With the resignation of so many members of the ACMD in protest at the sacking of Nutt and the government's general attitude towards its previous advice, the latest coming only this morning, it's difficult not to wonder whether those being pushed forward as replacements are not already more in tune with the government's favoured point of view. Even if this is a slur on their characters, then the pressure on them to make a quick decision could hardly be greater. The last month has seen what was already a stream of concern about Mephedrone turn into a veritable torrent, with the tabloids seemingly determined to whip up a moral panic, as hopefully this blog has identified. Not content with just further promoting the drug, as those supplying 4-MMC have themselves made clear the media's coverage has done, regardless of its tone, they've been actively lying about how schools supposedly couldn't confiscate it from students, selectively quoting from ministerial letters in order to continue the charade. Combined with the relatives of loved ones who believe their children have died as a result of taking 4-MMC, ignoring that almost all those who have died after using it were also taking other (illegal) drugs at the same time, politicians have had to make clear That Something Must Be Done, and will be done. Gordon Brown last week actively described an inanimate substance as "evil"; under such an atmosphere, and with an election only just over a month away, it's difficult to believe that even if the ACMD has asked for more time the government would have agreed. Instead, 4-MMC's criminalisation is to be rushed onto the statute books, and with Conservative support, seems certain to become law before the election.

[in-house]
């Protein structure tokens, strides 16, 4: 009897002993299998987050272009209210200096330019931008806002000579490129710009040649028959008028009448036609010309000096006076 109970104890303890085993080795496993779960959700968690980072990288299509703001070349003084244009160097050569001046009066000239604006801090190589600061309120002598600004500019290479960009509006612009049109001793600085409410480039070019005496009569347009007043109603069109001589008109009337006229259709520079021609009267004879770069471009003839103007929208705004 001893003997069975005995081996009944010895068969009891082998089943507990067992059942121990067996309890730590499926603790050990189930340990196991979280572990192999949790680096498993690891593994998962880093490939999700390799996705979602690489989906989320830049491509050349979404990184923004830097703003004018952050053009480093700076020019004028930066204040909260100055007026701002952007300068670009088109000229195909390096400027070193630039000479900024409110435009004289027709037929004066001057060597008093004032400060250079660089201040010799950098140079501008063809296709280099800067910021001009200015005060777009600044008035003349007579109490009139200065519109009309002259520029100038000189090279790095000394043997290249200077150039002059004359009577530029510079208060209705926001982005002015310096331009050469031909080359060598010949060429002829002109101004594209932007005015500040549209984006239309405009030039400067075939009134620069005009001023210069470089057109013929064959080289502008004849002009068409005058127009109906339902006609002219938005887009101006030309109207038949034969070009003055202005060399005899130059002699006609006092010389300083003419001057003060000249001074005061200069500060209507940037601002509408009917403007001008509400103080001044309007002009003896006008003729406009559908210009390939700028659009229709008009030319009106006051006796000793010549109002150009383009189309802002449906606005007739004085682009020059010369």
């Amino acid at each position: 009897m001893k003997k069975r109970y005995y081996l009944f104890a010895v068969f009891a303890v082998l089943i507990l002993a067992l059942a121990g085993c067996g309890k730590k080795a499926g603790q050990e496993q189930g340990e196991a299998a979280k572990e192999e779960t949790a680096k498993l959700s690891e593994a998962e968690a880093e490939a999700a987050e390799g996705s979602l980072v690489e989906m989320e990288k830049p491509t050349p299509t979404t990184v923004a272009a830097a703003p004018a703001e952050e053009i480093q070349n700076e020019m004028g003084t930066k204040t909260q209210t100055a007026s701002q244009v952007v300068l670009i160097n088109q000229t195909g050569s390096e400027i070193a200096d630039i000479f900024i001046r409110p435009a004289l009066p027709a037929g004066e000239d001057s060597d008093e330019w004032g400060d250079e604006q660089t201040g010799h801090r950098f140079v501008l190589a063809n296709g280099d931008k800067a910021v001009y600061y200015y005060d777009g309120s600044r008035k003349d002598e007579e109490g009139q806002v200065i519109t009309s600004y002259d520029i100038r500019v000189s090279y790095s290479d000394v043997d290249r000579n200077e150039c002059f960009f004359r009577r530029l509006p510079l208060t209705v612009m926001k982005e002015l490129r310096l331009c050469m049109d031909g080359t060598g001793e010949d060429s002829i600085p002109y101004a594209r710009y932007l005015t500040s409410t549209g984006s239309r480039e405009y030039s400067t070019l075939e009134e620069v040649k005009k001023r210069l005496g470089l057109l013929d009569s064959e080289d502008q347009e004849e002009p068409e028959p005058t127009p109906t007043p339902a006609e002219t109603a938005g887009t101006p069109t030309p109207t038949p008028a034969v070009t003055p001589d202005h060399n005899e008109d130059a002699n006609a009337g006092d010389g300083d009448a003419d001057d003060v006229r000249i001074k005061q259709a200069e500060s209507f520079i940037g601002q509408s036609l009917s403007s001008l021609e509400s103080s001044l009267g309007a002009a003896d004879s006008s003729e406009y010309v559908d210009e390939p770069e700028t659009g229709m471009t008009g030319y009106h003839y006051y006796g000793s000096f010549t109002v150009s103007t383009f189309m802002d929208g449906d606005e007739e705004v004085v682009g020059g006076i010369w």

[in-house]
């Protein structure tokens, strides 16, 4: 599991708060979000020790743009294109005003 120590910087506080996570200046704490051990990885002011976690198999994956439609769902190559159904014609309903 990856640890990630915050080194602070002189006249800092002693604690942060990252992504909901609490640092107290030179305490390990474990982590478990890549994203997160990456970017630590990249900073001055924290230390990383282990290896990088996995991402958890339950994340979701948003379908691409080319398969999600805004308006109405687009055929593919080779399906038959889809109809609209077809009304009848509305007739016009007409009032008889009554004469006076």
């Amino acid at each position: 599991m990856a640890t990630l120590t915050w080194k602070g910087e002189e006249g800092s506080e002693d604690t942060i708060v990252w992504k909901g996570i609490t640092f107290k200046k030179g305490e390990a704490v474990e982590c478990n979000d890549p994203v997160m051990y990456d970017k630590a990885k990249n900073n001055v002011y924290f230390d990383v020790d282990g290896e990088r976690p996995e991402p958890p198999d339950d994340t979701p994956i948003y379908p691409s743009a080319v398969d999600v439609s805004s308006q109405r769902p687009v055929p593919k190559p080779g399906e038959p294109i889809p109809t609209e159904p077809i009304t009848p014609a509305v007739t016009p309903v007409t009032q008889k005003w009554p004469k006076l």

This is the worst of all possible worlds. The very first step of criminalisation is that the price of the drug, which has been relative low, will sky rocket. Those that have become somewhat dependent on it, although again the evidence for this is only anecdotal, and if the drug is closer to amphetamine than methamphetamine addiction tends to be mental rather than physical (although withdrawal doesn't care which is which) will have to find the extra money to pay for it, which usually leads to acquisitive crime, or to switching to a substitute, the most likely of which are either speed or crystal meth. Due to their illegality, drugs which may well have previously been "pure" are far more likely to be doctored or watered down, potentially with far more harmful substances in the case of the former, or leading to the user needing even more in the case of the latter. As mentioned above, where previously "legal high" and drug paraphernalia shops as well as "entrepreneurs" have been supplying and selling 4-MMC, the usual lowlife will now be moving into the breach. Far be it from me to defend capitalism, but where previously the legitimate economy has at least been somewhat benefiting from the rise in popularity of 4-MMC, we're now going to see all of that growth cut off, which is clearly just the government should be doing when we're trying to pull fully clear of recession. Lastly, as 4-MMC is a so-called designer drug, there's nothing to stop a replacement being developed and appearing on the streets potentially within months, with this entire cycle repeating.
All we're doing is moving from a state of affairs where there was little known about the dangers of the drug but it was legal is to one where the position is the same but the drug is illegal. Even while the police claim that they'll be targeting "dealers", which until the criminalisation becomes law are perfectly legitimate businesses and individuals, there will still certainly be cases where recreational users will be charged and prosecuted simply for wanting to make their weekends slightly better. The very same politicians that would never argue for the prohibition of alcohol or tobacco, not just because they enjoy it themselves but also because history shows us that it doesn't work are perfectly prepared to criminalise others for their different choice of psychoactive substances. The policy of drug prohibition will one day be seen in exactly the same terms as that of alcohol prohibition, but it won't be until at least the last generation either retires or is removed from power.